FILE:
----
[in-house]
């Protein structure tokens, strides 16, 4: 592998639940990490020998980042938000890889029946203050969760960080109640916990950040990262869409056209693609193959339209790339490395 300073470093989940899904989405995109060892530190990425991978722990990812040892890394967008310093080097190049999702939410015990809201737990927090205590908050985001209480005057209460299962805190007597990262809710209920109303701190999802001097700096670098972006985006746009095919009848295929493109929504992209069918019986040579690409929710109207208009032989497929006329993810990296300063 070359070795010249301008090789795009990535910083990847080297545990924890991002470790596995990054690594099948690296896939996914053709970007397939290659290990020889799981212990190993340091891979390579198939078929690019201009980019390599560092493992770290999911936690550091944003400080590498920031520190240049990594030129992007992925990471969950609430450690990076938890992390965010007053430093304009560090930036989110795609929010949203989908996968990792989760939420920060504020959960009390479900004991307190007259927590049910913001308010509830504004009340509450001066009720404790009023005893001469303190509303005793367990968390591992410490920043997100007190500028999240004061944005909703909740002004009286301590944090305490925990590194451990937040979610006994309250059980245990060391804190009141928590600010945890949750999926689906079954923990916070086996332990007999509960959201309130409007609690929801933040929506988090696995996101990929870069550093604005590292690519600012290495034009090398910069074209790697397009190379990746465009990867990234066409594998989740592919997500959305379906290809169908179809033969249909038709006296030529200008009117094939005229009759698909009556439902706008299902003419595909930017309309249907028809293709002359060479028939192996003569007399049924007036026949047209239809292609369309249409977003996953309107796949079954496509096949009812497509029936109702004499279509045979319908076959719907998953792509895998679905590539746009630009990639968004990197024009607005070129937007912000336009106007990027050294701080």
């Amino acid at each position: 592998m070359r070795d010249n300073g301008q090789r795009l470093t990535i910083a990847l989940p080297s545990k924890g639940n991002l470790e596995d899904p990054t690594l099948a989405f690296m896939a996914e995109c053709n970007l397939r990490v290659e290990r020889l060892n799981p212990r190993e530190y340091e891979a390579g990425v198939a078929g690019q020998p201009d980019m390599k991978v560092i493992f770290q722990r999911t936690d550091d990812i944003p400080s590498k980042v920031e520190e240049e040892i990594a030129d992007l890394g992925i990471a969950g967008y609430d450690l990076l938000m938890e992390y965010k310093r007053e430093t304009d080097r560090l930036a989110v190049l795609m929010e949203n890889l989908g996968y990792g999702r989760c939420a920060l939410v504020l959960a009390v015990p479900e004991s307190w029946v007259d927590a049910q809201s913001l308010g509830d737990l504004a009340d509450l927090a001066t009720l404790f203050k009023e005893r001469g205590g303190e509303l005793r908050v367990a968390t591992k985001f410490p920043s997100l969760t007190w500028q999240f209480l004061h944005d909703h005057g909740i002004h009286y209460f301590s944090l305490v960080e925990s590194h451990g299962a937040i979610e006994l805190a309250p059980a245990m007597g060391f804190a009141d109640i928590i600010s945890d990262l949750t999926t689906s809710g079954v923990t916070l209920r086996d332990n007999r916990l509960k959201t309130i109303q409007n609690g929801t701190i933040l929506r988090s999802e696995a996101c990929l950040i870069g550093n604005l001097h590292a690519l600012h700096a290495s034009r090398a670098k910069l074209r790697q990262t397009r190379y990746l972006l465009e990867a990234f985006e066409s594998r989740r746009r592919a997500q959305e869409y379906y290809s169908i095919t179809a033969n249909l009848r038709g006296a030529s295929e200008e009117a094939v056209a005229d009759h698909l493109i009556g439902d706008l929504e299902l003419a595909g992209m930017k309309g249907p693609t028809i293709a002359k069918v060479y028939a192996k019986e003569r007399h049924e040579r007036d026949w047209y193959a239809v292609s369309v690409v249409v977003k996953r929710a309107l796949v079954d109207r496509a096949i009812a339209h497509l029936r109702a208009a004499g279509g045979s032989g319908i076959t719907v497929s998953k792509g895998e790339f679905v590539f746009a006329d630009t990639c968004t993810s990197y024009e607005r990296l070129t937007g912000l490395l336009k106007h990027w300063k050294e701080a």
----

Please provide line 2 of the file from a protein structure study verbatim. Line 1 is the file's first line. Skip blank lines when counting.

């Protein structure tokens, strides 16, 4: 592998639940990490020998980042938000890889029946203050969760960080109640916990950040990262869409056209693609193959339209790339490395 300073470093989940899904989405995109060892530190990425991978722990990812040892890394967008310093080097190049999702939410015990809201737990927090205590908050985001209480005057209460299962805190007597990262809710209920109303701190999802001097700096670098972006985006746009095919009848295929493109929504992209069918019986040579690409929710109207208009032989497929006329993810990296300063 070359070795010249301008090789795009990535910083990847080297545990924890991002470790596995990054690594099948690296896939996914053709970007397939290659290990020889799981212990190993340091891979390579198939078929690019201009980019390599560092493992770290999911936690550091944003400080590498920031520190240049990594030129992007992925990471969950609430450690990076938890992390965010007053430093304009560090930036989110795609929010949203989908996968990792989760939420920060504020959960009390479900004991307190007259927590049910913001308010509830504004009340509450001066009720404790009023005893001469303190509303005793367990968390591992410490920043997100007190500028999240004061944005909703909740002004009286301590944090305490925990590194451990937040979610006994309250059980245990060391804190009141928590600010945890949750999926689906079954923990916070086996332990007999509960959201309130409007609690929801933040929506988090696995996101990929870069550093604005590292690519600012290495034009090398910069074209790697397009190379990746465009990867990234066409594998989740592919997500959305379906290809169908179809033969249909038709006296030529200008009117094939005229009759698909009556439902706008299902003419595909930017309309249907028809293709002359060479028939192996003569007399049924007036026949047209239809292609369309249409977003996953309107796949079954496509096949009812497509029936109702004499279509045979319908076959719907998953792509895998679905590539746009630009990639968004990197024009607005070129937007912000336009106007990027050294701080």